A History of the Inquisition of Spain

Henry Charles Lea

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The indirect torture of especially harsh imprisonment was not unknown to' the Inquisition, and was occasionally employed for the purpose of breaking down obstinacy. It was not, as in the medieval Inquisition, prescribed as an ordinary resource, but it was at the discretion of the tribunal and could at any time be brought into play, as in the case of a pertinacious heretic, in 1512, who was consigned to the most noisome part of the prison, and afflicted in various ways, in the hope of enlightening his understanding.1 In the later period of leisurely action, protracted imprisonment was frequently resorted to, in the hope of inducing repentance and Conversion, when wearing anxiety and despair weakened the will as effectually as the sharper agonies of the pulley and rack. There was also the ingenious device, frequently effective, by which the fiscal concluded his formal accusation with a demand that, if necessary, the accused should be tortured until he confessed. This was unknown in the earlier period, but the Instructions of 1561 recommend it, giving as a reason its good results, and also that torture requires a demand from the prosecutor and a notification to the defendant, who is unprepared for it at this stage of the trial.2 After this it became the univer sal custom in all cases admitting of torture, and the profound impression produced on the unfortunate prisoner can be readily conceived.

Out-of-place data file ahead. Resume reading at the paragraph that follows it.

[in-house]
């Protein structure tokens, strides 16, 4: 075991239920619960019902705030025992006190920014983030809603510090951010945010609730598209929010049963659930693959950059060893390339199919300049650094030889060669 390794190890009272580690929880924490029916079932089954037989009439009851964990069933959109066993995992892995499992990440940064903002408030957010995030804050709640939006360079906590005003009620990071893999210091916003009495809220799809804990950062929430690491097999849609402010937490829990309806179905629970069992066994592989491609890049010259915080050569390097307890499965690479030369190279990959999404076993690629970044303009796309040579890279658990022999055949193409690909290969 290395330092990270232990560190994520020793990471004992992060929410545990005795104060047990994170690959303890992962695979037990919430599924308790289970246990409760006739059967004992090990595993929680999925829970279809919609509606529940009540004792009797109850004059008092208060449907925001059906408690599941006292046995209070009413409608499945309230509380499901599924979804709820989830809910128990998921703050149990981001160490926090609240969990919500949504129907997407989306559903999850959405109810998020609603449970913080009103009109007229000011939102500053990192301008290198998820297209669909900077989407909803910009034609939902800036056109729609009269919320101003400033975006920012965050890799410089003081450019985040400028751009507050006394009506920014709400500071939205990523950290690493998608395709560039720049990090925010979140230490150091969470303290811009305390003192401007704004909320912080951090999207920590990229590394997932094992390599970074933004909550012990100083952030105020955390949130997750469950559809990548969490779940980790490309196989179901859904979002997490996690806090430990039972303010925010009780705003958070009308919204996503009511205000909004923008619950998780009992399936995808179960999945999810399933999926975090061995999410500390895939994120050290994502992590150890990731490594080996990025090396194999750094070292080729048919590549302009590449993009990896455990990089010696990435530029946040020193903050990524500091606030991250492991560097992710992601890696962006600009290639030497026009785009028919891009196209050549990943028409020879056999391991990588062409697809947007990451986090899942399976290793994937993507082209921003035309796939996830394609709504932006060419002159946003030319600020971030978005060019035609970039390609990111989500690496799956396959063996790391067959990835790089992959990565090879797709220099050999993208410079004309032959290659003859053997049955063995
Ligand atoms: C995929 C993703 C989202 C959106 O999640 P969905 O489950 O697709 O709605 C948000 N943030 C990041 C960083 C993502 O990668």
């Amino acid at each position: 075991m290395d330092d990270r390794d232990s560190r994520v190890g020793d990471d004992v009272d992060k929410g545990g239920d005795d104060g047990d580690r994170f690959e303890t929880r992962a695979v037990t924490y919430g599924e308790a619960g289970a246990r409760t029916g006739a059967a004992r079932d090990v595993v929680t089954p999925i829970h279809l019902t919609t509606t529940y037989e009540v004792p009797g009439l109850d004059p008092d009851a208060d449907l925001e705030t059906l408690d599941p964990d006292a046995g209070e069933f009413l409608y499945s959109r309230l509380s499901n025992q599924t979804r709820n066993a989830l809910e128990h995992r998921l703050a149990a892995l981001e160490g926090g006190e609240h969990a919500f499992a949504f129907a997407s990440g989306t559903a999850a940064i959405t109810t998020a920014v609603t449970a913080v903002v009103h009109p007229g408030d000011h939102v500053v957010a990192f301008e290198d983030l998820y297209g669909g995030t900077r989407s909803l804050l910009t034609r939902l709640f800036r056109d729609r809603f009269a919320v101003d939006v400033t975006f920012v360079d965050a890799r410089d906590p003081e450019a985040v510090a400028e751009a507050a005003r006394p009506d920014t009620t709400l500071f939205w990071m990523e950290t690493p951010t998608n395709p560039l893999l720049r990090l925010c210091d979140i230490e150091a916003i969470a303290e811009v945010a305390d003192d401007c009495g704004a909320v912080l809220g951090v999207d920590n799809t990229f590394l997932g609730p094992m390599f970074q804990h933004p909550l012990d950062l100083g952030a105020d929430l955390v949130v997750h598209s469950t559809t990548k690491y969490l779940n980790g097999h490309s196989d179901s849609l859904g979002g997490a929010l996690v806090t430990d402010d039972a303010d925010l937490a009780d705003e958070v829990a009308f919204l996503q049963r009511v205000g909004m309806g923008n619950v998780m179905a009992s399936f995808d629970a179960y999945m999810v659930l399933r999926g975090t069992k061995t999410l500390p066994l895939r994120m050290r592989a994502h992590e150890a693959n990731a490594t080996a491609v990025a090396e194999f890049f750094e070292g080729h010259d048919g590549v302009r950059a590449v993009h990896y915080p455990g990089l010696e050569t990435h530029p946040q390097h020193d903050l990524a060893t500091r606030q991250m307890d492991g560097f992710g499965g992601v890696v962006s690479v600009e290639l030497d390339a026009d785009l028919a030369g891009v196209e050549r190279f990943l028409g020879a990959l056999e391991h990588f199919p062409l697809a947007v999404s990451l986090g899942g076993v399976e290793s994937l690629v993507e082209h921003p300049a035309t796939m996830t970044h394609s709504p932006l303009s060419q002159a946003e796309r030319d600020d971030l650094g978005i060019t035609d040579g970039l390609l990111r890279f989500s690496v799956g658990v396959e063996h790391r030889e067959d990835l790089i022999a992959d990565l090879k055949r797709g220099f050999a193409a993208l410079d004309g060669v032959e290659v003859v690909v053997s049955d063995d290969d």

• Formato Ebook

    PDF

  • Dispositivi supportati

    Kobo, Androids, iPhone/iPad, E-Readers, Computer (Mac/PC)

  • Editore

    Forgotten Books

  • Categoria

    Saggistica, Storia

  • Dimensione del file

    25 MB

  • Protezione

    Nessuna protezione (DRM free)

  • Anno di pubblicazione

    2017

  • Lingua

    Inglese

  • ISBN

    9780243841721